Waris Dirie, the Somalia nomad who became a supermodel, and an anti-FGM activist, first came to the world’s attention with the publication of her autobiography, Desert Flower. The book was subsequently made into a film and little Safa Nour, from one of the slums of Djibouti in the Horn of Africa, was chosen to play the young Waris.
The book and the film record many extraordinary things – from facing down a tiger, to being discovered by a famous photographer in London – but it also tells the grim story of female circumcision, an ordeal that the young Waris had to endure.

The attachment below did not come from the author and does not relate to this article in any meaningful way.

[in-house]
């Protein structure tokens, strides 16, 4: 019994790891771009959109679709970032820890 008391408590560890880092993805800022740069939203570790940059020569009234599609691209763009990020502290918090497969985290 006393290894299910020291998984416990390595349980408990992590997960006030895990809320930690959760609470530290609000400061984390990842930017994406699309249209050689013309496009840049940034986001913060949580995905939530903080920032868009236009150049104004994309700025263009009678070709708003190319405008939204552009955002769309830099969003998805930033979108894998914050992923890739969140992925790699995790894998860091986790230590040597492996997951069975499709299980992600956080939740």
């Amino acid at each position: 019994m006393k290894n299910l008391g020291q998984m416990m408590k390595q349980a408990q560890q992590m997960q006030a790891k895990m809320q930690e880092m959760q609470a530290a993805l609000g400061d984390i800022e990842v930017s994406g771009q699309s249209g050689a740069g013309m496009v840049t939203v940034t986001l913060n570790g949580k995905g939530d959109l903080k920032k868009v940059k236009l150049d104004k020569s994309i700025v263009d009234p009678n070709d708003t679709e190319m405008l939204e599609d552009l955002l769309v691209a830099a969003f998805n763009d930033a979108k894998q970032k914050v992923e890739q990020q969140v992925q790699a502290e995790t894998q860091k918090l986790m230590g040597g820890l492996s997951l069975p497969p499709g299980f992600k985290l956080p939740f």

Saving Safa opens with a letter from Safa, now aged seven, who explains that she is worried that she will undergo FGM in spite of the contract her parents have signed with Dirie’s Desert Flower Foundation stating that they will never have their daughter cut. Waris drops everything and flies to Djibouti where she meets Safa’s father and mother who thinks her daughter should be cut to stop the community ostracising them. Waris brings them to Paris and to Vienna, they learn about the foundation and Safa’s father finally comes round to the idea of working for the foundation as well.
As Safa was saved from FGM through a contract with her parents, the Foundation believes a thousand other girls can be saved through providing their families with aid in return for a promise not to mutilate their daughters